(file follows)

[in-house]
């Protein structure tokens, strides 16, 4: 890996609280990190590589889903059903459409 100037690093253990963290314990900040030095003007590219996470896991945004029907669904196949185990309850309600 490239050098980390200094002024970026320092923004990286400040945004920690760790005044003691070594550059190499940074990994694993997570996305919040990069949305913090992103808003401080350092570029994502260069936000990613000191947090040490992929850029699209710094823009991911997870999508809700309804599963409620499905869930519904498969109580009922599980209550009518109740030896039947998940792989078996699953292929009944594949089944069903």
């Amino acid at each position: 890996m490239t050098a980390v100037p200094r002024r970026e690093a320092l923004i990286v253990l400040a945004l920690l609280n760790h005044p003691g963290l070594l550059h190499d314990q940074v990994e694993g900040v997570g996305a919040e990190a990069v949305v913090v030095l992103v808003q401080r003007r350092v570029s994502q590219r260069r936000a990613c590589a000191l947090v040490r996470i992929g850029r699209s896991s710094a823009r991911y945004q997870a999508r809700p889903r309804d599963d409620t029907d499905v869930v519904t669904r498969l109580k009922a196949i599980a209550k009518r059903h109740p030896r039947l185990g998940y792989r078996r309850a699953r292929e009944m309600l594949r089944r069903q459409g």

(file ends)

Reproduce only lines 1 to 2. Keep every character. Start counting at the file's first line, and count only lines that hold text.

[in-house]
């Protein structure tokens, strides 16, 4: 890996609280990190590589889903059903459409 100037690093253990963290314990900040030095003007590219996470896991945004029907669904196949185990309850309600 490239050098980390200094002024970026320092923004990286400040945004920690760790005044003691070594550059190499940074990994694993997570996305919040990069949305913090992103808003401080350092570029994502260069936000990613000191947090040490992929850029699209710094823009991911997870999508809700309804599963409620499905869930519904498969109580009922599980209550009518109740030896039947998940792989078996699953292929009944594949089944069903």